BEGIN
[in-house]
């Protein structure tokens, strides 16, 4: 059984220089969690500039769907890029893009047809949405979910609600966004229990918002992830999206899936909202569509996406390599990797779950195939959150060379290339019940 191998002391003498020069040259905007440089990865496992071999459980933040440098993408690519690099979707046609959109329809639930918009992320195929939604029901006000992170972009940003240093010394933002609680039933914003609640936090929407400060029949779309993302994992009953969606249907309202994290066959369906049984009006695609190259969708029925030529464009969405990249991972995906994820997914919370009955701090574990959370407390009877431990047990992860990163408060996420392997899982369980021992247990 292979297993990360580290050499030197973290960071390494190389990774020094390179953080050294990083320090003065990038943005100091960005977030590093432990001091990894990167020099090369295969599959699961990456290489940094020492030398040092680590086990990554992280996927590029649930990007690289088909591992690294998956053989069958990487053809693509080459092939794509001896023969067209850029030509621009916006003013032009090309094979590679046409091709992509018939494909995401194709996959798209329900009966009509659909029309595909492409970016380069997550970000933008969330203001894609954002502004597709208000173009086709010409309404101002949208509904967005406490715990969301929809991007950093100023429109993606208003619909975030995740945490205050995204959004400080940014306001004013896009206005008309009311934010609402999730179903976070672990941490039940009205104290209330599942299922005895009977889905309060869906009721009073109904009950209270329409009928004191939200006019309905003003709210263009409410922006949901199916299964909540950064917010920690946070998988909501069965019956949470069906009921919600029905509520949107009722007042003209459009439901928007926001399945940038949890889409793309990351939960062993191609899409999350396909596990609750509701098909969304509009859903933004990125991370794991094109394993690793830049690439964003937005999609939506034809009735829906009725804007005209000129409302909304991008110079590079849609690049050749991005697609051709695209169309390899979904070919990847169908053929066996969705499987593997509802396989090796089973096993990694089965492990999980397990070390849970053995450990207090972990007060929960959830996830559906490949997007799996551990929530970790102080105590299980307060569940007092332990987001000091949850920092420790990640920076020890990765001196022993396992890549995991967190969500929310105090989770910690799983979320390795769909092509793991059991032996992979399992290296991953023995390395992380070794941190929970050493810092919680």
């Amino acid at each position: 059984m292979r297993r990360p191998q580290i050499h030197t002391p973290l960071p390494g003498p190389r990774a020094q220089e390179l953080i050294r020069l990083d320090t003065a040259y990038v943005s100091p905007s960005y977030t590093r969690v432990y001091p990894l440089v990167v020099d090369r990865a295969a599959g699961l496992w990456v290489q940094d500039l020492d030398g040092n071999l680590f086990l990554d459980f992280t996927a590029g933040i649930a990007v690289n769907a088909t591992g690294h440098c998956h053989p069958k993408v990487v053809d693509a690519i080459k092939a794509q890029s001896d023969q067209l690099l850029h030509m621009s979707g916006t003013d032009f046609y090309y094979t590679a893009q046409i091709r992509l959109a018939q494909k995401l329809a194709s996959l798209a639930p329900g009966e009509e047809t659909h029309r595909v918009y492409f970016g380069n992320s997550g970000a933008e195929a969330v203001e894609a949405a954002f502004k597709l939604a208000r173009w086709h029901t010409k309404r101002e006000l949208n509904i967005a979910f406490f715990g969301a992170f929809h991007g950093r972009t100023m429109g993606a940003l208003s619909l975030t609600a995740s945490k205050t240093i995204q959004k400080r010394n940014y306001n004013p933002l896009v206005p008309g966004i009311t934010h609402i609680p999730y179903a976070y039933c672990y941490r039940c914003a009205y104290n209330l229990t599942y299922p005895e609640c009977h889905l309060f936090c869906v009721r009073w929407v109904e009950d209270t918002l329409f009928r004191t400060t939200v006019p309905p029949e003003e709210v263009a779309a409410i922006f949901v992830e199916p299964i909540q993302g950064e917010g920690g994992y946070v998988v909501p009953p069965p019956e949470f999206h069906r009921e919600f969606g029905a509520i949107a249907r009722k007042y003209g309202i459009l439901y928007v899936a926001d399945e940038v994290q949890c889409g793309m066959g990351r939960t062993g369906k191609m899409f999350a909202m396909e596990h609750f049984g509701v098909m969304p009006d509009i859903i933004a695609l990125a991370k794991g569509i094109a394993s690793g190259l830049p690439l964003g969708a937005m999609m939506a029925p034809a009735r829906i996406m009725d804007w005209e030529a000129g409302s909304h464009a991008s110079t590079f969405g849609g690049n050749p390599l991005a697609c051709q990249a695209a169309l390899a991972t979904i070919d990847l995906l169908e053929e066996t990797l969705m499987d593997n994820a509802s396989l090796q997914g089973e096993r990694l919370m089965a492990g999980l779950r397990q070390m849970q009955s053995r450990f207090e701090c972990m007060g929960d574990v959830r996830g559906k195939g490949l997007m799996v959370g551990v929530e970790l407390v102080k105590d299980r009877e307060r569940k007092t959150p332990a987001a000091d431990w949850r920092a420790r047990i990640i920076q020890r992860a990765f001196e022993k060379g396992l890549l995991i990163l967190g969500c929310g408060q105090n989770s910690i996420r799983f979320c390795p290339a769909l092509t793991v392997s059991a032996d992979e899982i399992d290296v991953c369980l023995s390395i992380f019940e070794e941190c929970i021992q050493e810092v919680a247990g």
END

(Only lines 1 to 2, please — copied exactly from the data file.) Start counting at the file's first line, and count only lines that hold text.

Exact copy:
[in-house]
């Protein structure tokens, strides 16, 4: 059984220089969690500039769907890029893009047809949405979910609600966004229990918002992830999206899936909202569509996406390599990797779950195939959150060379290339019940 191998002391003498020069040259905007440089990865496992071999459980933040440098993408690519690099979707046609959109329809639930918009992320195929939604029901006000992170972009940003240093010394933002609680039933914003609640936090929407400060029949779309993302994992009953969606249907309202994290066959369906049984009006695609190259969708029925030529464009969405990249991972995906994820997914919370009955701090574990959370407390009877431990047990992860990163408060996420392997899982369980021992247990 292979297993990360580290050499030197973290960071390494190389990774020094390179953080050294990083320090003065990038943005100091960005977030590093432990001091990894990167020099090369295969599959699961990456290489940094020492030398040092680590086990990554992280996927590029649930990007690289088909591992690294998956053989069958990487053809693509080459092939794509001896023969067209850029030509621009916006003013032009090309094979590679046409091709992509018939494909995401194709996959798209329900009966009509659909029309595909492409970016380069997550970000933008969330203001894609954002502004597709208000173009086709010409309404101002949208509904967005406490715990969301929809991007950093100023429109993606208003619909975030995740945490205050995204959004400080940014306001004013896009206005008309009311934010609402999730179903976070672990941490039940009205104290209330599942299922005895009977889905309060869906009721009073109904009950209270329409009928004191939200006019309905003003709210263009409410922006949901199916299964909540950064917010920690946070998988909501069965019956949470069906009921919600029905509520949107009722007042003209459009439901928007926001399945940038949890889409793309990351939960062993191609899409999350396909596990609750509701098909969304509009859903933004990125991370794991094109394993690793830049690439964003937005999609939506034809009735829906009725804007005209000129409302909304991008110079590079849609690049050749991005697609051709695209169309390899979904070919990847169908053929066996969705499987593997509802396989090796089973096993990694089965492990999980397990070390849970053995450990207090972990007060929960959830996830559906490949997007799996551990929530970790102080105590299980307060569940007092332990987001000091949850920092420790990640920076020890990765001196022993396992890549995991967190969500929310105090989770910690799983979320390795769909092509793991059991032996992979399992290296991953023995390395992380070794941190929970050493810092919680």